You can qualify for Social Security Disability Insurance (SSDI) and Medicaid at the same time if you meet the program’s income requirements. Additionally, SSDI recipients automatically qualify for Medicare, but there is a mandatory 24-month waiting period for coverage.
What Is the Difference Between Medicare and Medicaid?
Medicare and Medicaid are both health care programs supervised by the government. The Social Security Administration (SSA) automatically enrolls retirement program beneficiaries (usually age 65 and older) in Medicare. SSDI recipients also automatically qualify for Medicare. However, you must be eligible for SSDI benefits for at least two years before coverage begins.
Medicaid is a needs-based program that serves low-income individuals of all ages. If you receive SSDI but are not eligible for Medicare yet, you may qualify for Medicaid, depending on your income. Though it is a federal program, Medicaid is state-run, and each state sets its own income requirements. You can find out how to contact your state about its Medicaid program here.
Medicare beneficiaries pay a small fee for coverage in copays, and some may pay a low monthly premium. However, Medicaid recipients usually do not pay any fees, though a small copay sometimes applies.
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SSDI and Supplemental Security Income (SSI)
Like Medicaid and Medicare, SSDI and SSI are two separate, government-run programs with their own qualifications. While both provide benefits to disabled individuals, eligibility for the programs differs:
- SSDI – SSDI recipients qualify based on work credits earned through Social Security income taxes. In general, beneficiaries must have a minimum of 20 credits, or about five years of work, to qualify.
- SSI – SSI beneficiaries do not need work credits. Instead, eligibility is needs-based and open to individuals with minimal income and resources. In many states, SSI recipients automatically qualify for Medicaid.
What Does Medicaid Cover?
According to Medicaid.gov, under federal law, all states must provide coverage for certain mandatory benefits, including but not limited to:
- Inpatient and outpatient hospital services
- Physician services
- Family planning services
- Early and periodic screening, diagnostic, and treatment services
- Laboratory and x-ray services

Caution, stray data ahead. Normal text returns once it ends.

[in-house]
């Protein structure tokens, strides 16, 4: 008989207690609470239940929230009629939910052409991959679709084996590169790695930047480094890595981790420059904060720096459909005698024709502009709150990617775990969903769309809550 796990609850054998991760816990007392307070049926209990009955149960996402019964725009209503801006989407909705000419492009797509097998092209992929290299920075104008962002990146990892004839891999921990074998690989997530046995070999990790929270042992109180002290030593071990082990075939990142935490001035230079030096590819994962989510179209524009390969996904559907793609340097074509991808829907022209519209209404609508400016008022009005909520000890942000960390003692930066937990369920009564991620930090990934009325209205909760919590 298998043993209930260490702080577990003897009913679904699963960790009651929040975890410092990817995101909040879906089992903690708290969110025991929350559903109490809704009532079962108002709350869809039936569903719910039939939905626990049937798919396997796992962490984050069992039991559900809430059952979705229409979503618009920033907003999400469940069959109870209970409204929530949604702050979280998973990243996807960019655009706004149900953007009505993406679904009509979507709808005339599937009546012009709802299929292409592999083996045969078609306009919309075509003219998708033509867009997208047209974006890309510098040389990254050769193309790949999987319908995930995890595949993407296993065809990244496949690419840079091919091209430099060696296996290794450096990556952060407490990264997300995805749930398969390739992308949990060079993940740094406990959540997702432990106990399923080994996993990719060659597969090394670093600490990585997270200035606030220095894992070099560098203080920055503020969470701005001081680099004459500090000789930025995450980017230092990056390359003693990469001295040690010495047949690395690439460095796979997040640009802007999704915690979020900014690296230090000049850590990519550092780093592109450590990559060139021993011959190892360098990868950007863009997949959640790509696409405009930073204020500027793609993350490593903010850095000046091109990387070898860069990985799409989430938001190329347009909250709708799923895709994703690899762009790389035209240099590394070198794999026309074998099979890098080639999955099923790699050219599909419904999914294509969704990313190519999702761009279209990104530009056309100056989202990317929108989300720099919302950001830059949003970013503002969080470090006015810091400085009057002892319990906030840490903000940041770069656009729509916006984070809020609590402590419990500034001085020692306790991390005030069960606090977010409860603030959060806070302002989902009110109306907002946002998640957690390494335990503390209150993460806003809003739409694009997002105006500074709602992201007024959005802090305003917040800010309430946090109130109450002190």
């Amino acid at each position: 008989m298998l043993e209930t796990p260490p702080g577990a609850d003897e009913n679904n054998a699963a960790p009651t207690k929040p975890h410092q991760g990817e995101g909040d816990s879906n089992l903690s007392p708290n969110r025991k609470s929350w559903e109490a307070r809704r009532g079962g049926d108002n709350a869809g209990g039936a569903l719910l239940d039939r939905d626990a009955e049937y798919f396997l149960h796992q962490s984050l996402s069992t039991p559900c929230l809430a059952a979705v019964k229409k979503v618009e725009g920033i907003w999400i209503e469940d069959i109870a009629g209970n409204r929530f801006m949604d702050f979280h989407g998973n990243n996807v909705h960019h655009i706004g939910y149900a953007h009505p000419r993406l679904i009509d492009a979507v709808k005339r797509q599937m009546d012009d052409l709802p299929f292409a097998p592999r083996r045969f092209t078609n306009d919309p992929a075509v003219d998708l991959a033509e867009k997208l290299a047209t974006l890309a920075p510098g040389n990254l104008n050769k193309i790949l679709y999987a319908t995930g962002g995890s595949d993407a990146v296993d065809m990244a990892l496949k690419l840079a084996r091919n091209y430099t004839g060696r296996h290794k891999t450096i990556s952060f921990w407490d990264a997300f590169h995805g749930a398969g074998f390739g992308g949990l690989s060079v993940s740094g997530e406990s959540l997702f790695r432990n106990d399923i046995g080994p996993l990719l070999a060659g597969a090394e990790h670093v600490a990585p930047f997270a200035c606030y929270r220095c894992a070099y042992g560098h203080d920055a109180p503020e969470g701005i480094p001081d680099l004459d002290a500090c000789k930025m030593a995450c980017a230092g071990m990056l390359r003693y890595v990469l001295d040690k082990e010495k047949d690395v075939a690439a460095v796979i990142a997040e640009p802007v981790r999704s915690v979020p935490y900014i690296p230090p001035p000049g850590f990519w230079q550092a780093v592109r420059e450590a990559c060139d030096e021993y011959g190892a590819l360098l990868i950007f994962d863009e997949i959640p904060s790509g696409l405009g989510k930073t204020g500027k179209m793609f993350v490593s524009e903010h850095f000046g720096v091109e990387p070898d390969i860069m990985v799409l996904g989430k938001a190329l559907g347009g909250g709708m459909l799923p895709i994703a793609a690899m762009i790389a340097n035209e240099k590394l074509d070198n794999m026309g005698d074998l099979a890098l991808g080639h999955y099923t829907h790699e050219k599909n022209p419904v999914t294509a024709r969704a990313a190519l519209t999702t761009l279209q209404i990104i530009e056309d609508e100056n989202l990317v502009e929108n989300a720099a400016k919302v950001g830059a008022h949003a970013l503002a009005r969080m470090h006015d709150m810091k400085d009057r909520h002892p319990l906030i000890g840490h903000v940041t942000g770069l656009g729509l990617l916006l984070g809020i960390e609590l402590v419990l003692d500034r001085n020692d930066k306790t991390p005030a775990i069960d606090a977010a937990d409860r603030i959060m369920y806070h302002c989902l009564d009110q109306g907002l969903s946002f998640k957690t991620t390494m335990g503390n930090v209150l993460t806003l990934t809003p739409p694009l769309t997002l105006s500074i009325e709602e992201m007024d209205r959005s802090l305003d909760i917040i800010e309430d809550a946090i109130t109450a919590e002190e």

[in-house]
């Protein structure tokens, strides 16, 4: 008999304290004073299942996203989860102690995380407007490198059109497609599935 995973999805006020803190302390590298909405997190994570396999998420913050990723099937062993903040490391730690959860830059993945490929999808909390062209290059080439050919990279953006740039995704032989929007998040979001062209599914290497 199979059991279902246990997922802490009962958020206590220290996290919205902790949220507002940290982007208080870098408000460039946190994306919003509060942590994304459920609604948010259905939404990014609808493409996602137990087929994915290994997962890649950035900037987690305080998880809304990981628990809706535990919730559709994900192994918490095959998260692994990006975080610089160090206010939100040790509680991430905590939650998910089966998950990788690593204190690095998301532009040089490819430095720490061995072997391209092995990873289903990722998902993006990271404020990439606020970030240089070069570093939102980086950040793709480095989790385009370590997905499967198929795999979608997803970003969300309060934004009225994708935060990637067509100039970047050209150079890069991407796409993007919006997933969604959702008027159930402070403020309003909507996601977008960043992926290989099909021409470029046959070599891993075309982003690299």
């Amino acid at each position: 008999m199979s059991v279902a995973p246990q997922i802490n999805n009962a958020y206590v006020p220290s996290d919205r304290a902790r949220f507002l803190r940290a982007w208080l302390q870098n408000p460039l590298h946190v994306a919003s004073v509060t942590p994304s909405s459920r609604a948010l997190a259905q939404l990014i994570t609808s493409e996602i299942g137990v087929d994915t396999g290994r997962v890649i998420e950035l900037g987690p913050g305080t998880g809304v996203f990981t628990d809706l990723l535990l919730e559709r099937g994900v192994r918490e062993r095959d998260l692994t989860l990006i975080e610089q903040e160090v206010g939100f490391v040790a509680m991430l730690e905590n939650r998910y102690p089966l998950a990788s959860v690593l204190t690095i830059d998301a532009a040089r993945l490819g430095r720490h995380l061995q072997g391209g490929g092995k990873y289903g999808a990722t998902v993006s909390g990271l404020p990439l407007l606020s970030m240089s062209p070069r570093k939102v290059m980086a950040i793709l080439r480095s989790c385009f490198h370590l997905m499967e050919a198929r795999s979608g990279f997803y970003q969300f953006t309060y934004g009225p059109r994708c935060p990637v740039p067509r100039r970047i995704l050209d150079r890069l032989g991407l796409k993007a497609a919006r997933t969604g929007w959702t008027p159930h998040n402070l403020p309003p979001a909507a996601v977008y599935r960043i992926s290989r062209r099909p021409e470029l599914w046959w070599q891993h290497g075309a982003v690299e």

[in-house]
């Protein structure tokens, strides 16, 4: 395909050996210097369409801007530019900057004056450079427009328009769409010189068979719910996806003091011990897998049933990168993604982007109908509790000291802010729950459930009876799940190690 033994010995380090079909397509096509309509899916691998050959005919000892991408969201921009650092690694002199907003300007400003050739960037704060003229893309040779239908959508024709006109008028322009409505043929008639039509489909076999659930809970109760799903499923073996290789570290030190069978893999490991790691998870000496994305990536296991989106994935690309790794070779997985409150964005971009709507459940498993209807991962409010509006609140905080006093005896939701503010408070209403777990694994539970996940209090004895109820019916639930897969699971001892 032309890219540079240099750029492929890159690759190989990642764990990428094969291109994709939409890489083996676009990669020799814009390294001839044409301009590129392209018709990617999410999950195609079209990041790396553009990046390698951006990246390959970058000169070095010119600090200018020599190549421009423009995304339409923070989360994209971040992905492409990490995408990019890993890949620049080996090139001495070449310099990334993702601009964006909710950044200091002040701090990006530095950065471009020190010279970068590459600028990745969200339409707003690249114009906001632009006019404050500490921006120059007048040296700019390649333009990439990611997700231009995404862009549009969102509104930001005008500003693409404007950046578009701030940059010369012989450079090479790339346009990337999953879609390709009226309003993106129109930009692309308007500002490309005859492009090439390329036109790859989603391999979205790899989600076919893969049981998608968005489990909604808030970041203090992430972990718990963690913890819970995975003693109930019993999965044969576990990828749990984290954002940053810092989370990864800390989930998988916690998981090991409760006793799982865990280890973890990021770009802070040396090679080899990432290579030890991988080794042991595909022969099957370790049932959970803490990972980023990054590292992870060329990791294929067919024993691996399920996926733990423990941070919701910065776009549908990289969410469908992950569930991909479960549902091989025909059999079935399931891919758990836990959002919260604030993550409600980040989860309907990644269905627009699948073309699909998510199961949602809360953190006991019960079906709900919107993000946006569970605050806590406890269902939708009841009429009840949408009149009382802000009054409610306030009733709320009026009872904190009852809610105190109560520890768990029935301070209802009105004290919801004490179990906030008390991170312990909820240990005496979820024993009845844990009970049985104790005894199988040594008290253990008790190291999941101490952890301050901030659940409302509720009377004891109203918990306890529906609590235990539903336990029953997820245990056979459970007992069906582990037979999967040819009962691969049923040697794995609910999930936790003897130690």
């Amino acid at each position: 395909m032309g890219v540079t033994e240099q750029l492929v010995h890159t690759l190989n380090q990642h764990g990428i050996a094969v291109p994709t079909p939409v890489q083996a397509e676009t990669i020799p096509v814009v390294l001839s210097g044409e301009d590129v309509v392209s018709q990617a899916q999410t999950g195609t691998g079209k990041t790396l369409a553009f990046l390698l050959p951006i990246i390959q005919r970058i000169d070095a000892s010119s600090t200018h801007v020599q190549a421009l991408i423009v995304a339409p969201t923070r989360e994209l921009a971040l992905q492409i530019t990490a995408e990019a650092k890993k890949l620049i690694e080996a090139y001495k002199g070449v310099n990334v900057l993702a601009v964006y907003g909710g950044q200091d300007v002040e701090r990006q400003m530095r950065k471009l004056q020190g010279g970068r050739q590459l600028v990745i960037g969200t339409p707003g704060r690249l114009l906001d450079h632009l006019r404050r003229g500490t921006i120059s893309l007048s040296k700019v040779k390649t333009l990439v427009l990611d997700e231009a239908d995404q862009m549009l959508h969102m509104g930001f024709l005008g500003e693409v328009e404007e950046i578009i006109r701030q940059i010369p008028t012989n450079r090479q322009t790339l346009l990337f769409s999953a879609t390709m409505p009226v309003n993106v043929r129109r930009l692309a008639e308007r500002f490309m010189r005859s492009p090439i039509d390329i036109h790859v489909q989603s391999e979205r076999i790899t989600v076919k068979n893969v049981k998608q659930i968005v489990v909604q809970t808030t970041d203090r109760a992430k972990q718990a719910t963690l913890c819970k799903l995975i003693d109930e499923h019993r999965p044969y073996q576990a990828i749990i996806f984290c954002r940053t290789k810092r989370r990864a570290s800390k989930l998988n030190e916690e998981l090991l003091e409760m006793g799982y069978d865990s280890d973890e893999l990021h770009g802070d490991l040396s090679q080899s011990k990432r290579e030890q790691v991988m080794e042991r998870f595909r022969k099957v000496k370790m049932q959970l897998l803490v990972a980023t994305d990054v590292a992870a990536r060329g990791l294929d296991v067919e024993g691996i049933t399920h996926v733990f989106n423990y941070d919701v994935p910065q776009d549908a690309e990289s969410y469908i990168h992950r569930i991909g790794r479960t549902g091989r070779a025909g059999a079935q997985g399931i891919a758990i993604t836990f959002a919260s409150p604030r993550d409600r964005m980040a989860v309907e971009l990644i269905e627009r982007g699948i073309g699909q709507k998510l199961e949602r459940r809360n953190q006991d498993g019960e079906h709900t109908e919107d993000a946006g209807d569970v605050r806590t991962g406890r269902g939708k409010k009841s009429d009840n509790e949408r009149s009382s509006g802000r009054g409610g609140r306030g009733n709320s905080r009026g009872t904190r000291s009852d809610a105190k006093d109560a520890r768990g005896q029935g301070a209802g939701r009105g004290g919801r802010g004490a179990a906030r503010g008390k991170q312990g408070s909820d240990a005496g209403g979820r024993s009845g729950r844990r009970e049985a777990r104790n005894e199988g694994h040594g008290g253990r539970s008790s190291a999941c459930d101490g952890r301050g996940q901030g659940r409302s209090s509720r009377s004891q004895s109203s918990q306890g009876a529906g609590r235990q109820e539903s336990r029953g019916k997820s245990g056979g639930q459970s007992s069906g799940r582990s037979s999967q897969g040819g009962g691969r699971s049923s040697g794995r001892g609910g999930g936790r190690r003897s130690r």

- Home health and nursing facility services
- Pediatric and family nurse practitioner services
- Transportation to health care services
States can choose to provide coverage for other optional benefits, which may include:
- Prescription medications
- Respiratory care services
- Dental services
- Podiatry services
- Treatment for speech, hearing, and language disorders
What Does Medicare Provide?
According to the SSA, Medicare has several coverage options. Medicare Part A pays for hospital insurance, some health care services, and hospice care. Most people over the age of 65 who have worked and paid Medicare taxes qualify for free Part A.
Medicare Parts B, C, and D cost recipients a small premium. Part B provides medical insurance. Part C, now known as the Medicare Advantage Plan, bundles Parts A and B coverage into one plan. Part D helps cover the cost of prescription medications.
Can You Receive Medicaid and Medicare Coverage at the Same Time?
As mentioned, if you receive SSDI benefits, you are eligible for Medicare coverage after 24 months. However, if you qualify for Medicaid benefits while waiting, you may be able to keep this coverage. But, again, this depends on your income.
According to the American Association of Retired Persons (AARP), this is known as “dual eligibility.” Under these terms, Medicare is your primary insurer, but Medicaid may cover other treatments that Medicare does not, such as dental care.
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Do You Qualify for Disability Benefits?
You can seek SSDI if you have a qualifying condition that is disabling, have enough work credits, and cannot perform substantial gainful activity (SGA) because of your condition for at least 12 months. In 2022, the SGA limit is $1,350 per month ($2,260 for blind recipients).
The Blue Book lists eligible conditions, including:
- Respiratory disorders
- Speech, hearing, and vision impairments
- Immune disorders
- Chronic heart problems
- Burns and skin disorders
- Mental disorders
- Neurological disorders
- Chronic kidney or liver disease
- Digestive disorders
- Musculoskeletal disorders
- Endocrine disorders
- Hematological disorders
How Can a Social Security Disability Lawyer Help You?
Applying for SSDI can be complicated, and the first attempt at seeking benefits often results in a denial. An attorney with our firm can help you appeal your SSDI claim. We can:
- Review your initial application
- Correct technical or clerical mistakes
- Help you provide additional or more current medical evidence
- Assist you with obtaining and submitting financial documents
- File for a reconsideration
- Represent you during an Administrative Law Judge (ALJ) hearing
- File an Appeals Council review
- Represent you during a civil action in federal court if necessary
Call Our Office for a Free Case Review
Contact Berger and Green for help with your Social Security disability claims. We can help you understand and fight for the benefits you deserve. We only collect a fee if we win your case and secure your payments.